US-based graphics card manufacturer Visiontek has gone into liquidation, following a move by its creditors to foreclose on its significant debts. The surprise closure of the company will leave a major gap in the graphics card market – particularly in the USA, where Visiontek was the largest supplier of NVIDIA based graphics boards.
The move may well create problems for NVIDIA in North America, as no other manufacturer seems to be positioned to fill the gap left by Visiontek in this market. Companies which had previously been mainstays of NVIDIA support, such as Hercules and Creative, have sought chipset solutions elsewhere, while now-defunct German board builder ELSA had its top-end video cards manufactured by VisionTek.
The damage will be less significant here in Europe, where VisionTek’s sales were less impressive. The company has tried to extend its influence here in recent months, mostly through the expansion of its UK operation, but had failed to make significant headway, particularly in the face of competition from the much stronger Hercules brands.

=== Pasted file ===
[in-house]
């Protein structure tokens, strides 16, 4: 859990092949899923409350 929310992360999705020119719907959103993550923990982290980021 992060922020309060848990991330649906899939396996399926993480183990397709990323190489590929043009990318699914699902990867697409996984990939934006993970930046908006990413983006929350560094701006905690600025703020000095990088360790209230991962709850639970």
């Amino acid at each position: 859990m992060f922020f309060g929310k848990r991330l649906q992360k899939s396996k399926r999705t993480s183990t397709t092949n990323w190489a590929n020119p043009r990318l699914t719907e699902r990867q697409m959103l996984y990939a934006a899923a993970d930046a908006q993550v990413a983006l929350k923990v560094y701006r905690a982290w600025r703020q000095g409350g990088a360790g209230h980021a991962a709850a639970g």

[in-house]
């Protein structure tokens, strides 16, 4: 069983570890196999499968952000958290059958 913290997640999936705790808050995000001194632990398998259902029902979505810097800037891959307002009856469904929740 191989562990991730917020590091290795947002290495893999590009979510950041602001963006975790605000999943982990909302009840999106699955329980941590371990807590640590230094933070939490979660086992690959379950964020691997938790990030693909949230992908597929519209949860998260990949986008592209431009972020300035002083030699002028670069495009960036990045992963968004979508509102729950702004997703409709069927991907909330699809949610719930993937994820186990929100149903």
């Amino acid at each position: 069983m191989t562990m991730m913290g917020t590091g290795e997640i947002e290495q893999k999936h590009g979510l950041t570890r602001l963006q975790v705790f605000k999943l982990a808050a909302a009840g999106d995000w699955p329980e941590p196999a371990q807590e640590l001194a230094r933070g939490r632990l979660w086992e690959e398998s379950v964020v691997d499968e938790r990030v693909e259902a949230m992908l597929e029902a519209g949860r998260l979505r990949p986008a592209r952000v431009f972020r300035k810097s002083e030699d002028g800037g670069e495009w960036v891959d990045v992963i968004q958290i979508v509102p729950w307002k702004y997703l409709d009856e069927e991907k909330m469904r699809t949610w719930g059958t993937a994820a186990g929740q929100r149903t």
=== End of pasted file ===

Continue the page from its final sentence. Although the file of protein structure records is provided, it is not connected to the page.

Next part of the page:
For NVIDIA, this closure is likely to affect the roll out of its new NV28 and NV30 chipsets, which it would have hoped to move into retail in bulk for Christmas; although the dates are unlikely to be changed, without Visiontek the company’s ability to successfully mass-produce and market cards for Christmas may well be compromised. This is particularly worrying in light of the launch of ATI’s next generation Radeon cards, which are currently arriving at retail and seem poised to take significant market share away from NVIDIA-based boards.
NVIDIA had other bad news earlier this week, when the company announced that it had written off $21 million worth of stock – partially due to the slowing demand for PC components, but with $7 million of that accounted for by chips for the Xbox.
Some analysts have suggested that the $7m write-off represents proof that Xbox is performing well below expectations, but another spin to the story has emerged in the past week – the possibility that this write-off of older stock indicates that Microsoft has demanded design changes to the NV2X graphics unit in the Xbox, and is preparing to do an overhaul of the hardware in the system. The scale of such changes is not known, but is likely to involve minor internal changes in the interest of cost-cutting.
Despite the setbacks, which will no doubt put extra strain on the already fraught relationship between NVIDIA and Microsoft, the company’s figures for the second quarter show it maintaining its impressive growth rate, with revenues up 64.6 per cent to $427 million.